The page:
It is quite common that people get confused about “Input” and “Imput”. They seem too similar, and if you aren’t familiar with the correct word, making a mistake here wouldn’t be surprising.
Which one is correct, “Input” or “Imput”? And how can you remember, to never make a mistake again?
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“Input” is the only correct form for this word. There’s really no way around it: “Imput” is a misspell, which is incorrect and should be avoided. There’s some confusion here, because in the English language, before a -p you usually have an -m, but “Input” is an exception to this.
Take a look at the examples:
- She input her birthday into the form.
- She imput her birthday into the form (incorrect)
- Dan gave his input on the subject and his suggestion was actually quite good
- Dan gave his imput on the subject and his suggestion was actually quite good.
It’s plain and simple: “Input” is correct, and “Imput” isn’t. When you know what the correct form is, you should always go for that one, and there are no excuses.
“Input” can mean two things. First, it’s related to the idea of entering information on an electronic device or form (like a computer or tablet). Second, it can indicate sharing your opinion or a piece of information with others, from a personal perspective. You give your “Input” to the conversation.
The Cambridge Dictionary adds a third meaning to “Input”, saying it could also be something put into a system, in order to make a machine work. In every instance, the spelling of “Input” is the same and never changes. “Input” is the only correct one.
Let’s see some examples of the word “Input” in use:
- Make sure not to skip any input fields when filling the form out.
- The computer was waiting for the input of the data.
- Her input into the project was vital.
- Don’t forget to double check your inputs before running the program.
- She took a whole day to input the data into the computer.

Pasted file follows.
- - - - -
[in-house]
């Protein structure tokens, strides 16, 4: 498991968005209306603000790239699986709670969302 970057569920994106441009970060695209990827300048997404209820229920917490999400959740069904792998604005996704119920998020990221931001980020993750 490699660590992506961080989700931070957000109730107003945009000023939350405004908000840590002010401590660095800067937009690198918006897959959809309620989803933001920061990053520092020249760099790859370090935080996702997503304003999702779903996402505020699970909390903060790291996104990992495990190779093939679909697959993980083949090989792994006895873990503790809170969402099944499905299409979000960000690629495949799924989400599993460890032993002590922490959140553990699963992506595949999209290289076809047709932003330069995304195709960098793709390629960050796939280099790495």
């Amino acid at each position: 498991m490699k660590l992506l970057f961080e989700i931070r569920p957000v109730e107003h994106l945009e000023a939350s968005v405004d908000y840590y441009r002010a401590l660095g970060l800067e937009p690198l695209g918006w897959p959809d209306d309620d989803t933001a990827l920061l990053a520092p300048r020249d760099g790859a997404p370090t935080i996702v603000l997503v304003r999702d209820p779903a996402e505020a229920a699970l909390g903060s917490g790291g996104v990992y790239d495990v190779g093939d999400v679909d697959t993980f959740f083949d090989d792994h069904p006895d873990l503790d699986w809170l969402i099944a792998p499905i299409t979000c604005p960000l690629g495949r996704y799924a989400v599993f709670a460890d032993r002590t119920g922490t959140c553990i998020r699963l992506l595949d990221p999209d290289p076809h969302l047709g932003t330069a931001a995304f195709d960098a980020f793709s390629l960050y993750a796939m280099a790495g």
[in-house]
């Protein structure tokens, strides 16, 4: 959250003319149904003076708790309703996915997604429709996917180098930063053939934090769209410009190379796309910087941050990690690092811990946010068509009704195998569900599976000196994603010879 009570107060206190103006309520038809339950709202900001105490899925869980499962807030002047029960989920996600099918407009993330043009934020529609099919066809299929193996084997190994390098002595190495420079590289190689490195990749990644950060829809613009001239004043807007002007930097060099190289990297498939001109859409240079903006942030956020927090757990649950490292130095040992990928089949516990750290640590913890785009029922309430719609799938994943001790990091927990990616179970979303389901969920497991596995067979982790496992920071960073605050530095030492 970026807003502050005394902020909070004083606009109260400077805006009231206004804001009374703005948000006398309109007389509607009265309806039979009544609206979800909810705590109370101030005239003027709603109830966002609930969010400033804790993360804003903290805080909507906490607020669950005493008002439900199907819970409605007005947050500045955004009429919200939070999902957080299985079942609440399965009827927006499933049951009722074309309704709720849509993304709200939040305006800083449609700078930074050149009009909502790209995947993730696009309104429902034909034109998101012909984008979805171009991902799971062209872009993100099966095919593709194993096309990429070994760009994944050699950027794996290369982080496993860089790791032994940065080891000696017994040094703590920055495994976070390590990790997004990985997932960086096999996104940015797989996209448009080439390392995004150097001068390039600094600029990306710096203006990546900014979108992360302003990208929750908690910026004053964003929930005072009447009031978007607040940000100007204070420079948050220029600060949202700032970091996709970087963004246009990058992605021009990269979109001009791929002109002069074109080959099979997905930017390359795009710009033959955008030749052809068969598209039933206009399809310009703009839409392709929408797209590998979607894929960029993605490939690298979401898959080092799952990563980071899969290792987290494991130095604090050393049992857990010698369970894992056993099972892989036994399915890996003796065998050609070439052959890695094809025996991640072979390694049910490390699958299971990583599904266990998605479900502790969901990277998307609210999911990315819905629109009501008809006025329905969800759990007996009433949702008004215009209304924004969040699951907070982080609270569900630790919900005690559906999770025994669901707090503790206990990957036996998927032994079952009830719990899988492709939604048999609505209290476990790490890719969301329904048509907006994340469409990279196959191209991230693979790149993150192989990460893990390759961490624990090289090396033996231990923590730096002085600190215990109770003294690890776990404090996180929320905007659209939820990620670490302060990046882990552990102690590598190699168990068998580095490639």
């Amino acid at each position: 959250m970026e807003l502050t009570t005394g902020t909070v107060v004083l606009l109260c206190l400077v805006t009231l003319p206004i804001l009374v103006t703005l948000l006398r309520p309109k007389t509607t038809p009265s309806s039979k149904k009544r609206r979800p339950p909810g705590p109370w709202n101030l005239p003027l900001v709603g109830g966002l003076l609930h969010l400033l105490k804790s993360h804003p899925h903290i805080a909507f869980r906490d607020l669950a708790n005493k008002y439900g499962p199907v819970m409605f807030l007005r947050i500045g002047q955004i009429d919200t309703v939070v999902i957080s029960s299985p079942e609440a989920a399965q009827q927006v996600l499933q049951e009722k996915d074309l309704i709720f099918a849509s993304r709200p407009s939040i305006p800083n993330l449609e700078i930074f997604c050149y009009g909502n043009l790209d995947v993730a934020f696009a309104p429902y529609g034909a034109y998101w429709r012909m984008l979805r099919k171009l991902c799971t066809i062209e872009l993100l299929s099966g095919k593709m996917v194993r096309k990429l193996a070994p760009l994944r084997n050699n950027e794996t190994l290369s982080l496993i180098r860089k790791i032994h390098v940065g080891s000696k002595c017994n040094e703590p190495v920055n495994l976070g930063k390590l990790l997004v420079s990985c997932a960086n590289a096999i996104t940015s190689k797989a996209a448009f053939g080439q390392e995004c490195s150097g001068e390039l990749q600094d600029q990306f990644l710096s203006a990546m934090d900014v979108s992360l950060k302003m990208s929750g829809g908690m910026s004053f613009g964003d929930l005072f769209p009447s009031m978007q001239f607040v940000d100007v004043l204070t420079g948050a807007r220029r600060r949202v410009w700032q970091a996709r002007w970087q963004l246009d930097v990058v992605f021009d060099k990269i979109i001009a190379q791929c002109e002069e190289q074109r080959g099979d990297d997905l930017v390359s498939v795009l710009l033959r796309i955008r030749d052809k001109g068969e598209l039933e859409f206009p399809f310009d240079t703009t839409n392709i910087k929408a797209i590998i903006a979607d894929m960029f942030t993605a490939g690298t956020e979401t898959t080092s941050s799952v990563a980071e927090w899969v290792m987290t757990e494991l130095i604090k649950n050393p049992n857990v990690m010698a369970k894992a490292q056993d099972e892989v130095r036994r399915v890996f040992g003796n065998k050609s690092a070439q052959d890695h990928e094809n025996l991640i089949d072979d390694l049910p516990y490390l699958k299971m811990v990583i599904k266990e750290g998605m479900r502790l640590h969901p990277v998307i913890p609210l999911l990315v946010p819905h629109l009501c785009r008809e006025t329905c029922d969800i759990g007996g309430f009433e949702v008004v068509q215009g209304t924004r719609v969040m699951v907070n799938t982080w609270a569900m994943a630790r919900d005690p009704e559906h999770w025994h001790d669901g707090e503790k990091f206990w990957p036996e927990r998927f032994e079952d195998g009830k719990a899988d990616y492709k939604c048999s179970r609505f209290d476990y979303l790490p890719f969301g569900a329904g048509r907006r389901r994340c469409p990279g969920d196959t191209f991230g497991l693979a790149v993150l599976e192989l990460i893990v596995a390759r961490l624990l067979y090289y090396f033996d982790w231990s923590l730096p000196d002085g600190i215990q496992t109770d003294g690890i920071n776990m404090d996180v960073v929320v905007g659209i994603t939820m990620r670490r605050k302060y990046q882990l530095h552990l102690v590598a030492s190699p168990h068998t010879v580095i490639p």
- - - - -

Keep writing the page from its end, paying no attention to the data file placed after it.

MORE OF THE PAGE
“Imput” is a common misspelled form of “Input”. It’s not a word and it doesn’t exist in the dictionary. As any incorrect form, no one should ever use it.
Let’s see some (incorrect ) examples of “Imput” followed by the corrected sentence, with the correct word “Input”:
- The imput she received on the painting was very helpful. (incorrect)
- The input she received on the painting was very helpful.
- She wished Mark could’ve given more imput in the project. (incorrect)
- She wished Mark could’ve given more input in the project.
- Starting the business will require significant imput of effort and money. (incorrect)
- Starting the business will require significant input of effort and money.
There’s an easy way to make sure you never make the mistake of using “Imput” instead of “Input” again.
Next time you’re in doubt, try this: break the word “Input” in two, as “In” and “Put”. Then, change the order of the words in your sentence, to test it for correctness. Here’s an example:
- Anna input a lot of information to the system.
- Anna put in a lot of information to the system.
As you can see, changing “Input” for “put in” still works in the sentence. “Put in” makes some sense and confirms you’re on the right track.
It shows you’re correct to use “Input” and you can move on knowing for sure that you’ve got this. If you did the same with “Imput” it wouldn’t work. Take a look:
- Anna imput a lot of information to the system.
- Anna put im a lot of information to the system.
Either way, with “Imput” or “put im”, the sentence doesn’t work. That’s because it’s incorrect, and the correct word should be “Input”. And by seeing it, you can leave that option out of the table.
Sometimes, when little things can cause a big confusion, we need to pay extra attention, to make sure we don’t make a mistake. Simply put, the correct word here is “Input”. Use it as needed. “Imput” is incorrect and should be avoided.
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